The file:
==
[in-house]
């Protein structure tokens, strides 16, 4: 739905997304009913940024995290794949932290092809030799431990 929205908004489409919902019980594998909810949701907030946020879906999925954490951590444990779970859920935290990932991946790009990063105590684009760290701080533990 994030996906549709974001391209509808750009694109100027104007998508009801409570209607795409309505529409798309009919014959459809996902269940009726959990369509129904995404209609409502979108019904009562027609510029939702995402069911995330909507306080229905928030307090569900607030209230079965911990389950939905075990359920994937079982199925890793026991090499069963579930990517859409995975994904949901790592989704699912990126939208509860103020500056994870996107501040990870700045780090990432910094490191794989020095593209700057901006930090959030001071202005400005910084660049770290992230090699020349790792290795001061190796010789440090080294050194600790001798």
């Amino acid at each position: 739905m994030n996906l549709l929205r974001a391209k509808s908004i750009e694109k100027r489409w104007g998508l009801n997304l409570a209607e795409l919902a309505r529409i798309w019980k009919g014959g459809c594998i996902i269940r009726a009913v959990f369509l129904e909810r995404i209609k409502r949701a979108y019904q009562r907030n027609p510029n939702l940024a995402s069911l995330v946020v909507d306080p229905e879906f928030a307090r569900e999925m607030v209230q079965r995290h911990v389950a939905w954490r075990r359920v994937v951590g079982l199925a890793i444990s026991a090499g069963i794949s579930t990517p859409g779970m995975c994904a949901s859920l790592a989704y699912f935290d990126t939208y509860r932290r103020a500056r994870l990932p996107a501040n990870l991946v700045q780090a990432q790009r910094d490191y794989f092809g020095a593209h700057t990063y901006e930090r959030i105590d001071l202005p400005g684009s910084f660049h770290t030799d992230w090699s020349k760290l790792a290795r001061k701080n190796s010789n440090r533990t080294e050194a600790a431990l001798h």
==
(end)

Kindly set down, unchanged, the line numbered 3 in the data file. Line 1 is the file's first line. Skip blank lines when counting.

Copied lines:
């Amino acid at each position: 739905m994030n996906l549709l929205r974001a391209k509808s908004i750009e694109k100027r489409w104007g998508l009801n997304l409570a209607e795409l919902a309505r529409i798309w019980k009919g014959g459809c594998i996902i269940r009726a009913v959990f369509l129904e909810r995404i209609k409502r949701a979108y019904q009562r907030n027609p510029n939702l940024a995402s069911l995330v946020v909507d306080p229905e879906f928030a307090r569900e999925m607030v209230q079965r995290h911990v389950a939905w954490r075990r359920v994937v951590g079982l199925a890793i444990s026991a090499g069963i794949s579930t990517p859409g779970m995975c994904a949901s859920l790592a989704y699912f935290d990126t939208y509860r932290r103020a500056r994870l990932p996107a501040n990870l991946v700045q780090a990432q790009r910094d490191y794989f092809g020095a593209h700057t990063y901006e930090r959030i105590d001071l202005p400005g684009s910084f660049h770290t030799d992230w090699s020349k760290l790792a290795r001061k701080n190796s010789n440090r533990t080294e050194a600790a431990l001798h």